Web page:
The first time I heard of Fluxx was through my ex who pulled out Zombie Fluxx and taught me how to play. She beat me at every single game I played with her, bar maybe one or two, but I immediately fell in love with the game.
Fast-forward to a few months later, and the local comic con happened. There’s always a little stand selling board games at our comic con, and I soon found them and noticed that they had Family Fluxx. Knowing that the mechanics of the game were the same, I bought it immediately and haven’t regretted it. I now own three copies of the games – Family Fluxx, Pirate Fluxx (courtesy of my current girlfriend who bought it for me for my birthday), and Fairy Tale Fluxx.
Fluxx is, as the tagline puts it, an ever-changing card game. The rules are never the same no matter how many times you play it. Sure, they all start the same – you draw one card, you play one card. That’s the essence of the beginning of every game of Fluxx. But it soon devolves into madness if you’re not careful.
There are four kinds of cards in a standard game of Fluxx, with versions like Pirate and Zombie (aimed more at adults) having six types of cards. The basic four cards you’ll find in every pack are:
- New Rule cards – these yellow cards basically allow you to change the structure of a player’s turn and can range anywhere from ‘Draw 5’ to ‘Play All but One’ to ‘Hand Limit 1’
- Action cards – these blue cards allow you to perform an action that’s printed on them, such as drawing a new hand, searching through the discard, trashing all new rules, or swapping hands with someone
- Goal cards – pink cards that are the reason you win the game, these have items on them that a player must fulfill by having the items in the Goal card placed in front of them. They can be changed by any player during their turn, making the stakes higher or lower as the game goes on
- Keeper cards – these green cards are how you win the game and fulfill the Goal, and can be stolen or discarded by other players
A game of Fluxx can take anywhere from five minutes to thirty minutes, depending on how long it takes for a Goal to be fulfilled. I’ve been in games that lasted two minutes, even, with the winner just being lucky enough to have the Keepers they need and the Goal they need in their hand at the same time and only need to put them all down.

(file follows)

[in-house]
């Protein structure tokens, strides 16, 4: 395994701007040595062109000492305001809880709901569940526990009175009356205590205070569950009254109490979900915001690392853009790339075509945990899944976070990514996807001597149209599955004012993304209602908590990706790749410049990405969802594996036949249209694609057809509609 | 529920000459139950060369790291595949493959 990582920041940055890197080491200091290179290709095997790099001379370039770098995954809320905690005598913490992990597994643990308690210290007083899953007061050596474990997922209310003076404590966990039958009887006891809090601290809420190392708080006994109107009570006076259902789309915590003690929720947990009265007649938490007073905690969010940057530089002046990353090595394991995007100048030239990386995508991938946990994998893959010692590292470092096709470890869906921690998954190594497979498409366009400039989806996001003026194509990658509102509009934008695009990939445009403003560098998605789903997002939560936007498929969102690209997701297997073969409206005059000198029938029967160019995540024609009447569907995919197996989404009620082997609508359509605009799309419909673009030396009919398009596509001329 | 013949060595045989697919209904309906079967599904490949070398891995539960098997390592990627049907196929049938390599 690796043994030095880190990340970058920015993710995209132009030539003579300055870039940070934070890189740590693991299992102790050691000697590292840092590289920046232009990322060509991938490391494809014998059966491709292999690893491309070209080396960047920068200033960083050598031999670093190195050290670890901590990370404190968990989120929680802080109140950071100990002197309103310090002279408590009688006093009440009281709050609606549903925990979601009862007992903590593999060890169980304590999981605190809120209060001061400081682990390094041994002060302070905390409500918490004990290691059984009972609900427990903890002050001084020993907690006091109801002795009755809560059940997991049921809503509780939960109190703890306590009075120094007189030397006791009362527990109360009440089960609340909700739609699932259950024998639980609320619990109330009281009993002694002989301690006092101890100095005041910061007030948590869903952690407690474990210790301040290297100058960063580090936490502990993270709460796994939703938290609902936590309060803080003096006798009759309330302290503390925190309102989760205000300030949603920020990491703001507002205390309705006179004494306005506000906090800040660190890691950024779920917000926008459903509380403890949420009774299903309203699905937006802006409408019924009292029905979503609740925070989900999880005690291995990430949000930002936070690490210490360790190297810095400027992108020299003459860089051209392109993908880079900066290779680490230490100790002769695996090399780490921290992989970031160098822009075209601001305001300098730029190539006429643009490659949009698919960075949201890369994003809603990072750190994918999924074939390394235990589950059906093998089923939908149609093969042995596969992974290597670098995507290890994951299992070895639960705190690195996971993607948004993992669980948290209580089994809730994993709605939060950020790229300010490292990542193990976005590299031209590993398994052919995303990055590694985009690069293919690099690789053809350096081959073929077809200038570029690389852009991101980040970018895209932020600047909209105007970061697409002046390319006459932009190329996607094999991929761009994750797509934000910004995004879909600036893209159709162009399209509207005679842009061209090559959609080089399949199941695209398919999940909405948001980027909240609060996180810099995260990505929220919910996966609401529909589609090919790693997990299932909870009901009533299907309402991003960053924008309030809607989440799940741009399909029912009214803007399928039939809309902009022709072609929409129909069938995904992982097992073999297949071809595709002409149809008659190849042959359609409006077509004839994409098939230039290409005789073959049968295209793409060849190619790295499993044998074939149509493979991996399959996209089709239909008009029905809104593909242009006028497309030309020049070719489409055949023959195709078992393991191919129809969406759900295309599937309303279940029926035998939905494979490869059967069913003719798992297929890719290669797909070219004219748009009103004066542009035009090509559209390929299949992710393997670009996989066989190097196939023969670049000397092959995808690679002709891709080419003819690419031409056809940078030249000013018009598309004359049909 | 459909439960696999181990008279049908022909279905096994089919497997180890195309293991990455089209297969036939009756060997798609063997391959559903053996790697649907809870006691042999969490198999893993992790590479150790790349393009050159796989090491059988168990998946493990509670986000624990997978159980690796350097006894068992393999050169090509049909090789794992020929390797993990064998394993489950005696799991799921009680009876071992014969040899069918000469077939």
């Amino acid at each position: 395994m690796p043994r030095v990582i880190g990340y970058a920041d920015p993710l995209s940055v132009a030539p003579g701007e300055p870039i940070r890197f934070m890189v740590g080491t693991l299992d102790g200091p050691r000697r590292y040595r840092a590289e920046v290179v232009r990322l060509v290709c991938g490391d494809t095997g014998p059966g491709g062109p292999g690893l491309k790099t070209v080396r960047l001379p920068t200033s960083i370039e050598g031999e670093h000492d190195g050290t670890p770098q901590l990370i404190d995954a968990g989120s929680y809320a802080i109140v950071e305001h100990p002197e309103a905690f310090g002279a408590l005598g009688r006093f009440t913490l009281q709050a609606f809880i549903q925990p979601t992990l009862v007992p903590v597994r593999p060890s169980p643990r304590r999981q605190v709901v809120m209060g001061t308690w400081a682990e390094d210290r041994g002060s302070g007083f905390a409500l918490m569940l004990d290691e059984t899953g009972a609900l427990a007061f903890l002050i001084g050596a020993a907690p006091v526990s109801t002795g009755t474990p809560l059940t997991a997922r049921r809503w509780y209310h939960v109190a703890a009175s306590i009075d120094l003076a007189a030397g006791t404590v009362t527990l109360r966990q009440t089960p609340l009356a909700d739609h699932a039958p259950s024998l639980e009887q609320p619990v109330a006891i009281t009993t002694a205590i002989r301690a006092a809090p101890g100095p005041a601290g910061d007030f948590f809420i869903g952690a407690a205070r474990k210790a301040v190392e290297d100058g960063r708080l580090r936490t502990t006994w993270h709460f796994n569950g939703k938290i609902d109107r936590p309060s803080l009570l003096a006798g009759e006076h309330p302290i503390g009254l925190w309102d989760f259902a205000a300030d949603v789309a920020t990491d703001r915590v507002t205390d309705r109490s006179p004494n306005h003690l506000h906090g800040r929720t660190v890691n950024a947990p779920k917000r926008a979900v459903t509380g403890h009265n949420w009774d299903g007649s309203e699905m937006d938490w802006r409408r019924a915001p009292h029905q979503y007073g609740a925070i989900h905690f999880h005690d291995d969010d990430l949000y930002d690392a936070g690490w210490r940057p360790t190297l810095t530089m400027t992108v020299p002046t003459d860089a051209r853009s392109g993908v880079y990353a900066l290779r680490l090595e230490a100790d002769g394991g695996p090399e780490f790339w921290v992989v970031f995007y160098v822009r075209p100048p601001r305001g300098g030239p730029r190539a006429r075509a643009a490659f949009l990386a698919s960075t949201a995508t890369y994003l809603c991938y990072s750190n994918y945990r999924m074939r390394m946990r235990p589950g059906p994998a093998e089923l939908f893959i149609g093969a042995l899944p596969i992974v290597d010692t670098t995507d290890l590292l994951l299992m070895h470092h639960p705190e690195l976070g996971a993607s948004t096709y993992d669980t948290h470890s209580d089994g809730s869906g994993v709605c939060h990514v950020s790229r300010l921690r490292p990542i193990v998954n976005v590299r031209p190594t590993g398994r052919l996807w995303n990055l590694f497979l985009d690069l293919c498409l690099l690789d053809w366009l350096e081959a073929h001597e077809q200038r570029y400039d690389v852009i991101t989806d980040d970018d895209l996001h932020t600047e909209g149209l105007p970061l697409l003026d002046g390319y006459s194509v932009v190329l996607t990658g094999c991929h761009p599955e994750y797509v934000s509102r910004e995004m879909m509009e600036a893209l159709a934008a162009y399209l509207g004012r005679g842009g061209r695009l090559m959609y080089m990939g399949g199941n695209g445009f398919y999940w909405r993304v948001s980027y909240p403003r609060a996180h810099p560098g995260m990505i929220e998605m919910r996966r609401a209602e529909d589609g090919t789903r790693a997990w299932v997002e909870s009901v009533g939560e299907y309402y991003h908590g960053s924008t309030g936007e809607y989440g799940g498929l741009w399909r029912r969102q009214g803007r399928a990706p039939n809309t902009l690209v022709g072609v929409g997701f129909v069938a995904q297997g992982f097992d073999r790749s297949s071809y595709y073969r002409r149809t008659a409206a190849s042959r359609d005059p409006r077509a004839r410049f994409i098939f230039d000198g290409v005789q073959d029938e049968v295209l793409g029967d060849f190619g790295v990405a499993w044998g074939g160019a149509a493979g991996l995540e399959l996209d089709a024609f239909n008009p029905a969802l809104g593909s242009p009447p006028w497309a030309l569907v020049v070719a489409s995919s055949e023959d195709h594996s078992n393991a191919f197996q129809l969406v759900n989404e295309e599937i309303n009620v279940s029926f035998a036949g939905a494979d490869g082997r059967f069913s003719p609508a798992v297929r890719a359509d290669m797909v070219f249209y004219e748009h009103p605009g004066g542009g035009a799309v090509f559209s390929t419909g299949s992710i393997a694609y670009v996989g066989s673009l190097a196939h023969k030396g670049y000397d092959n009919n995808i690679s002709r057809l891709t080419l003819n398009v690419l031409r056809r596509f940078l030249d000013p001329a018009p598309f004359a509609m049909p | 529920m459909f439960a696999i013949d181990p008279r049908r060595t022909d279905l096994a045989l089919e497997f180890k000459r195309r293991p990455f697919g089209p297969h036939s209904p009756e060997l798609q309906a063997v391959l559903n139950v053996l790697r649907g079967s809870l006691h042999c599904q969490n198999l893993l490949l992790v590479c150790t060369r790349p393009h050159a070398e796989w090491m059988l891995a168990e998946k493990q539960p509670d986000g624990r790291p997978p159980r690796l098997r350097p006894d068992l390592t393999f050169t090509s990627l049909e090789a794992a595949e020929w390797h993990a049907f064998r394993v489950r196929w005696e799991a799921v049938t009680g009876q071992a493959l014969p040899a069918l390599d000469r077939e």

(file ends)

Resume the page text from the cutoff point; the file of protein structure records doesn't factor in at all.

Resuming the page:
Now in the updated version of the game, you can also get cards like Creepers and Surprises. Creepers are cards that prevent someone from winning a game, and the only way to get rid of a Creeper is either by giving it to someone else or by fulfilling a certain combination of Keepers on the table. There are two in the Pirate Fluxx deck, my favourite being ‘Scurvy’ that you can only get rid of if you have oranges or lime on the table. Surprise cards can be played at any time during play, but have different actions depending on when you play them. For example, the ‘Avast! Stop That!’ card allows you to cancel an Action if you play it out of your turn, or if played during your turn makes everyone discard an Action (or random card) from their hand.
I have loved Fluxx since I first played it, and there are many different versions of it out there – Doctor Who Fluxx, Star Trek Fluxx, Cthulhu Fluxx, Monster Fluxx, Batman Fluxx, Cartoon Network Fluxx, Monty Python Fluxx…you name it, it’s out there! They also have a few educational versions, such as Math Fluxx and Anatomy Fluxx.
If you’ve got kids that are at least above the age of 10 and are highly competitive, this game is definitely for you. If you’re adults who love being competitive, this game is also for you. It’s ideal for a 2 player game and can be played over and over again without being bored, and is a great game in between heavier strategy games. It’s also perfect for a four player game, because I’ve found that’s when the claws really come out. It comes in a small neat package that’s easy to carry around with you, the cards also have a nice design in my opinion, with very well-done illustrations in all the versions I’ve seen.
I give this game a 4/5 star rating for its playability, price, fun and competitiveness. It deserves all the accolades it gets, and I can’t wait to collect more versions of it.